That's the second time I've gotten burned by AMD. They make fast chips, but I don't care about speed: I care about cool and quiet operation for the machine I run day in and day out. Intel's no better, as long as a P4 is all you can buy for a desktop machine. The Via C3 line seems to be the only option until Intel finishes their promised switch to desktop processors based off the Centrino line. (I hope when those finally arrive, they're available in a version without DRM.)

After the machine swap was finished, the day had heated up, we headed over the hill to my favorite beach, Bean Hollow, to check out the tidepools and tafoni and harbor seals.

The tidepools had a decent selection of crabs up to about 3 inches as well as goggles of small hermit crabs (mostly in shells of some sort of purple snail).

Apparently it's harbor seal mating season. At least, we guessed that's what they were doing, though they might have just been playing in groups of two, with much flipper-splashing and nuzzling, and crowds of other seals gathered around to watch. There was also a lot of loud, rude sounding snorting from solo seals swimming nearby.

The seals' coats are very colorful, much more so than in spring when they're raising pups. The rocks were covered with seals sporting black-spotted white, white-spotted black, yellow, orange, and red. Quite a change from their spring colors of dark silver to black. One web reference I found said they molt after the pups are weaned, so perhaps these colors represent their fresh coats, which gradually turn duller as they age.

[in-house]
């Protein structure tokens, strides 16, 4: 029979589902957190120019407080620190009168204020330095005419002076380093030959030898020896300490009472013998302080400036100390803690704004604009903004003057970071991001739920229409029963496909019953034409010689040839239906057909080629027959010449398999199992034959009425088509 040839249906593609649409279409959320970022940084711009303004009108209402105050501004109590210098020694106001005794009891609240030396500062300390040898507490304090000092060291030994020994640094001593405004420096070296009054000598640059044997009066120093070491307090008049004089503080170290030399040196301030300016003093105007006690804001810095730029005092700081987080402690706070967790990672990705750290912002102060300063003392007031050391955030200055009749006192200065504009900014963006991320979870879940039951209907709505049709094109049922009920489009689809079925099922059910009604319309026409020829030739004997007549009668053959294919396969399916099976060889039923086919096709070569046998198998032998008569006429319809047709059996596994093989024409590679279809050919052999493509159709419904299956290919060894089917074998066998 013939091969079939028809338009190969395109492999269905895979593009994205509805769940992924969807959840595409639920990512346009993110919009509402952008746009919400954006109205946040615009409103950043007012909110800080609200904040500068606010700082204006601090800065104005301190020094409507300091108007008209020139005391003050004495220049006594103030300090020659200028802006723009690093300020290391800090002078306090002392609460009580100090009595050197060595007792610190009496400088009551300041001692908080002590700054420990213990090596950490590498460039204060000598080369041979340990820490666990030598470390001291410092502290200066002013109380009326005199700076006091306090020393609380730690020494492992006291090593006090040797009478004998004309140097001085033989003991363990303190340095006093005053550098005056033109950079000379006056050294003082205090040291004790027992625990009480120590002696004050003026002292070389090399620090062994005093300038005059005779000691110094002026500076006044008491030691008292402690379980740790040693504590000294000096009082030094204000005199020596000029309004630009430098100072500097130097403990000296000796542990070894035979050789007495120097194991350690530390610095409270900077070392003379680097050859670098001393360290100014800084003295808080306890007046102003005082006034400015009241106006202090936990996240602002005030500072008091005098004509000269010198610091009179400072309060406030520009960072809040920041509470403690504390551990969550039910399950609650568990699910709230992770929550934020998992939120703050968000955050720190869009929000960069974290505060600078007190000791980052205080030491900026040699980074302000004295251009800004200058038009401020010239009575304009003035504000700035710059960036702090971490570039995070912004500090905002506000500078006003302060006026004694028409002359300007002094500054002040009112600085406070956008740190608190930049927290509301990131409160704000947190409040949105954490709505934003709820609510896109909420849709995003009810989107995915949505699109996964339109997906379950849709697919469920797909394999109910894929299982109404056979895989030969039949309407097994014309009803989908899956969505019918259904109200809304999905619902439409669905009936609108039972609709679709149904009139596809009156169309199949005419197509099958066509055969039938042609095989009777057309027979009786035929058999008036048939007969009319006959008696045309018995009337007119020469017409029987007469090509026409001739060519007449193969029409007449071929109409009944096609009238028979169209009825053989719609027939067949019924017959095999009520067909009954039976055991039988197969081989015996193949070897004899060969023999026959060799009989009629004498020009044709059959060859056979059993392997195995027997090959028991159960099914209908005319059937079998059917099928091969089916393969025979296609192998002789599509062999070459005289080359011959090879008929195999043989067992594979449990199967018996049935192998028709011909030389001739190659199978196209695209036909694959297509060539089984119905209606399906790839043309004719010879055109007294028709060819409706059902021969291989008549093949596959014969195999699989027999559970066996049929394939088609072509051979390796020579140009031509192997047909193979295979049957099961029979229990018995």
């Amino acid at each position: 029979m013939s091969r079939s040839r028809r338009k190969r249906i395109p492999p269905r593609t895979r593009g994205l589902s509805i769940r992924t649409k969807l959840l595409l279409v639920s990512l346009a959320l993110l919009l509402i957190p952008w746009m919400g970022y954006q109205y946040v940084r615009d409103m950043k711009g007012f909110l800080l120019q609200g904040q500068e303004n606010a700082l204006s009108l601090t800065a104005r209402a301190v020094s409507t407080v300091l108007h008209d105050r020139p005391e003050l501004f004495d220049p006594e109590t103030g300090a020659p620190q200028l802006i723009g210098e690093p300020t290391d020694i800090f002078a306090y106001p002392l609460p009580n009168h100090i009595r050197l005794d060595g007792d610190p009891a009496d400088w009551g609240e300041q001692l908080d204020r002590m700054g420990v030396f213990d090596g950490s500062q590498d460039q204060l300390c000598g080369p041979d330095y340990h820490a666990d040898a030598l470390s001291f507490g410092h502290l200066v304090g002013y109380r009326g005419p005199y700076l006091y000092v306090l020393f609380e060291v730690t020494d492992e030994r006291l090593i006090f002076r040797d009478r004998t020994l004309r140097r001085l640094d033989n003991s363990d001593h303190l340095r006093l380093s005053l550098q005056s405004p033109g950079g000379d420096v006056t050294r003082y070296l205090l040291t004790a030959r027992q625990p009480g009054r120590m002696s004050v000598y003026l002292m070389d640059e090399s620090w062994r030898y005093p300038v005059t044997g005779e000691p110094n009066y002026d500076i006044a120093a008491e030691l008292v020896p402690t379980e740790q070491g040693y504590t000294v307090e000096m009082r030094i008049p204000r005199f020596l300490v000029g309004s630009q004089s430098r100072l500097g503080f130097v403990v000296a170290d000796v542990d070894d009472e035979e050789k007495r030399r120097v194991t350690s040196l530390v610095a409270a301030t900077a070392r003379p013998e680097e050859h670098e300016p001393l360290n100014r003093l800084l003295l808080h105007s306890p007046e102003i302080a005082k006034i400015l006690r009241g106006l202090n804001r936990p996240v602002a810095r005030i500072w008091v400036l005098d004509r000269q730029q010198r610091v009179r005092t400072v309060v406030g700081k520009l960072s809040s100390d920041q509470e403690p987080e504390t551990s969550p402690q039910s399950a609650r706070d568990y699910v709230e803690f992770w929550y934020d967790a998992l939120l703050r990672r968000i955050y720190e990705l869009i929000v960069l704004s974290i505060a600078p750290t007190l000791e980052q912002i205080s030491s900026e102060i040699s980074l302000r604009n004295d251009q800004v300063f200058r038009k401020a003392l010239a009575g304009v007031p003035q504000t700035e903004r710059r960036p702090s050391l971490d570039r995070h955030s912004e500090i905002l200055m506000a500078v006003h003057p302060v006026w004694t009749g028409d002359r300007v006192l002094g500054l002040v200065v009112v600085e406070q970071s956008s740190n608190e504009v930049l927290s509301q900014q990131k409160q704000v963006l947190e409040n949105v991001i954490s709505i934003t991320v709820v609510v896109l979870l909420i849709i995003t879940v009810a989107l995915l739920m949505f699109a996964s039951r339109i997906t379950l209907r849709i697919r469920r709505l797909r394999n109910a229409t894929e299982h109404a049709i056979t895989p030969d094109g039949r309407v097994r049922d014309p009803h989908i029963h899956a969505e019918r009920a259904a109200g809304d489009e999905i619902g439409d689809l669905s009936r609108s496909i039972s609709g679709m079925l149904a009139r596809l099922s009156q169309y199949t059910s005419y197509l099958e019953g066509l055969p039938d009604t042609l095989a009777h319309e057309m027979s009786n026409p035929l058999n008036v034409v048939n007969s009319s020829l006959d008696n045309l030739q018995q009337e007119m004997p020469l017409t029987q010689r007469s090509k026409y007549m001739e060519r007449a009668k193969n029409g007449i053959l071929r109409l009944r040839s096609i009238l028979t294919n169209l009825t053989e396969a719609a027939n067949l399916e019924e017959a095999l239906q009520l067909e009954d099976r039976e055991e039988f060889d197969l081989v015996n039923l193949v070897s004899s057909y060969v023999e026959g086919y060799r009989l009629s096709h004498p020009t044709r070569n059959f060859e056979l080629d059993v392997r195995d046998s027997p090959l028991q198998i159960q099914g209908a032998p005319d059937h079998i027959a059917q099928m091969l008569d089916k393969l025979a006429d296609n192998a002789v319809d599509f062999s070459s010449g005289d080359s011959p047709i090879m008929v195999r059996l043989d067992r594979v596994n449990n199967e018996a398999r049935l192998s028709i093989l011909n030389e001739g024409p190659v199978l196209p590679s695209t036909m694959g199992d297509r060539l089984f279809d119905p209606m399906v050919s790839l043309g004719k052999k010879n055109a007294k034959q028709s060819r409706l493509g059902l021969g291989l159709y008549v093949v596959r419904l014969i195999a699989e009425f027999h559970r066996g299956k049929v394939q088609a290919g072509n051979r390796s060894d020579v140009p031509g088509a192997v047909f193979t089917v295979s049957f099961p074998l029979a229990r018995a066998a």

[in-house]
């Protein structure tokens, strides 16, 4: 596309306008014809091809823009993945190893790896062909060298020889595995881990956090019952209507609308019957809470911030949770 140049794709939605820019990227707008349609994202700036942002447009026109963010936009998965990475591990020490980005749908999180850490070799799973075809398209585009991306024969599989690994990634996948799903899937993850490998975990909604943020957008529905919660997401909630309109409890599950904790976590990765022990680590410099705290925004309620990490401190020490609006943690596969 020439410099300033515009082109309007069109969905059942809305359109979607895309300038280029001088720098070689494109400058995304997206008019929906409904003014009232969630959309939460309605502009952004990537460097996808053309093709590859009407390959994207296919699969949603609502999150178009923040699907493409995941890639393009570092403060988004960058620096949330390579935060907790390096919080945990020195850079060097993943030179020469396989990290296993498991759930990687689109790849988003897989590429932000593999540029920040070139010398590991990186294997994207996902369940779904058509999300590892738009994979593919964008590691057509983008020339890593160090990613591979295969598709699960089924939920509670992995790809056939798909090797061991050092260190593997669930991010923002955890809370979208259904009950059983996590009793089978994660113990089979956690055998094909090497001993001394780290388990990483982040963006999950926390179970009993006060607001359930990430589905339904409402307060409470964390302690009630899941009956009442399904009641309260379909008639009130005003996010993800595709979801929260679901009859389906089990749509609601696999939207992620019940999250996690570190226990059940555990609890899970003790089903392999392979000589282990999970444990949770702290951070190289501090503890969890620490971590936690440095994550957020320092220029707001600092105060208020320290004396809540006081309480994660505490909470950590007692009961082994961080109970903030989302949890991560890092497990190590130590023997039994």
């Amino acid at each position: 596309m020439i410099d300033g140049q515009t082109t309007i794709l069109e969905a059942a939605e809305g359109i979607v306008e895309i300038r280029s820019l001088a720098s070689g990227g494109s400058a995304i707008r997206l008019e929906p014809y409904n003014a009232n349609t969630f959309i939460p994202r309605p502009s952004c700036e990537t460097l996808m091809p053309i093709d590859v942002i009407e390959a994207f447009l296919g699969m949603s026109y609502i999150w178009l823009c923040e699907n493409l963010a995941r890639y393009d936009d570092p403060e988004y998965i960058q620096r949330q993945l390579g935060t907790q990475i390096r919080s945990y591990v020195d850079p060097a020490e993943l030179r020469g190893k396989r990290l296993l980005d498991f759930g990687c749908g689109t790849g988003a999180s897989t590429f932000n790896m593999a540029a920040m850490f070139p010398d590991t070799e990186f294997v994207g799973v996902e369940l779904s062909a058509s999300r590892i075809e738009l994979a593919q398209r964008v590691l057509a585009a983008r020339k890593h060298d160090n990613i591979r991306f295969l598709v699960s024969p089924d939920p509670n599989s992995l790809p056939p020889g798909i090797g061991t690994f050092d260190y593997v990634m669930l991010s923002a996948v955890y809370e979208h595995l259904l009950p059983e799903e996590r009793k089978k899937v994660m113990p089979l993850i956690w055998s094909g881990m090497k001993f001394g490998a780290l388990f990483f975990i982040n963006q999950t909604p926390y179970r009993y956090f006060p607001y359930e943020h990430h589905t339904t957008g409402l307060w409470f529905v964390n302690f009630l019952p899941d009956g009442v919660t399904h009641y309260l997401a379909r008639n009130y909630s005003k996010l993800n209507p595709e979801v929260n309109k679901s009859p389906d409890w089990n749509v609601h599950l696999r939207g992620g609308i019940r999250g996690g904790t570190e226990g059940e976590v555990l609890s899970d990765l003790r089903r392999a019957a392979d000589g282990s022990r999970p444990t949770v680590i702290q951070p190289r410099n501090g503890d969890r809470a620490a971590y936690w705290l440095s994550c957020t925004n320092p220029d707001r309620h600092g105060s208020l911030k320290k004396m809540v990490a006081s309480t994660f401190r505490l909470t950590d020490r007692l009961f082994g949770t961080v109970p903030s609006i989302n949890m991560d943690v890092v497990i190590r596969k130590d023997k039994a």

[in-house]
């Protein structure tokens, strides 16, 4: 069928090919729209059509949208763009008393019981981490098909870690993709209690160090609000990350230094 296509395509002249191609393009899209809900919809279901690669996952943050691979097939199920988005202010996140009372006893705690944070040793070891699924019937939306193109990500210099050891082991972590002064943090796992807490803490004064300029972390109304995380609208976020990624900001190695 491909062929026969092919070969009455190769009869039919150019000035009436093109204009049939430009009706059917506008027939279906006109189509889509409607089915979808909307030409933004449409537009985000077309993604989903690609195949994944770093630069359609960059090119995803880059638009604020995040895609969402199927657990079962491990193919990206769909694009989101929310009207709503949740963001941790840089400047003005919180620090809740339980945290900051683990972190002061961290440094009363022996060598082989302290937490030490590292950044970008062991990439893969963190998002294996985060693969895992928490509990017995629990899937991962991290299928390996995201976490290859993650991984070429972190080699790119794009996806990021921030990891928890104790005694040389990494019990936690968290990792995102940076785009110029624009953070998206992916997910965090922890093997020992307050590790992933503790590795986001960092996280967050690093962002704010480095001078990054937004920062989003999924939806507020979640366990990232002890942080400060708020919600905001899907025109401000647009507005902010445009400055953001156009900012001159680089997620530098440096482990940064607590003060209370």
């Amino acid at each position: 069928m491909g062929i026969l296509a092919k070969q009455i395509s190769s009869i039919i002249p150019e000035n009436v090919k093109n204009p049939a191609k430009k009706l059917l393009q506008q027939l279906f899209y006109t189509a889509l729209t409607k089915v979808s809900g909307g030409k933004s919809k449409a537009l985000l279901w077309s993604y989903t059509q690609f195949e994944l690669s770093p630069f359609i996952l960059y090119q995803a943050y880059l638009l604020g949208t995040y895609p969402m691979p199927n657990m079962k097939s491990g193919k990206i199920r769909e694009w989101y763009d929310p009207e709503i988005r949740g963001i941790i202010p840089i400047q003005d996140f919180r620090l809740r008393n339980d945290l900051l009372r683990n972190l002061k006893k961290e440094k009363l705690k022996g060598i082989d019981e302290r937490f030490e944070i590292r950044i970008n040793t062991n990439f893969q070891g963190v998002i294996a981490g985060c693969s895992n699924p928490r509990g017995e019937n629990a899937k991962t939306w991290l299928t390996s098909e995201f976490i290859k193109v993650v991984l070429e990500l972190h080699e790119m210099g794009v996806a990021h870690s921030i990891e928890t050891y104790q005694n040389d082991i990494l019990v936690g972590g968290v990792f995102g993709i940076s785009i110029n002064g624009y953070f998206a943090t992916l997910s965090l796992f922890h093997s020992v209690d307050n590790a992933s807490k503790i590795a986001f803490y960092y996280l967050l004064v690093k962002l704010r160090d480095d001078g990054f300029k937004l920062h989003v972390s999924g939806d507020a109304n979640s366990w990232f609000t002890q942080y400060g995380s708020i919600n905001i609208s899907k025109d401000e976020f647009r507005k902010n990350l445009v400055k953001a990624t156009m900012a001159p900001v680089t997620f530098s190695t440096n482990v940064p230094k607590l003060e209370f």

The bright colors are much more photogenic, too. They stand out from the rocks, especially the white youngster who obligingly ran through a gamut of cute poses for me, relaxing, looking alert, scratching, yawning, rolling over, and finally some seal yoga: I didn't know such seemingly ungainly animals could scratch their heads with their back flippers!

[ 00:15 Jul 17, 2005    More nature | permalink to this entry | ]

Sun, 10 Jul 2005

Dark Side of the Moon; M51 Supernova

Yesterday was the annual Fremont Peak Star-b-q. This year the weather managed to be fairly perfect for observing afterward: the fog came in for a while, making for fairly dark skies, and it wasn't too cold though it was a bit breezy. It was even reasonably steady.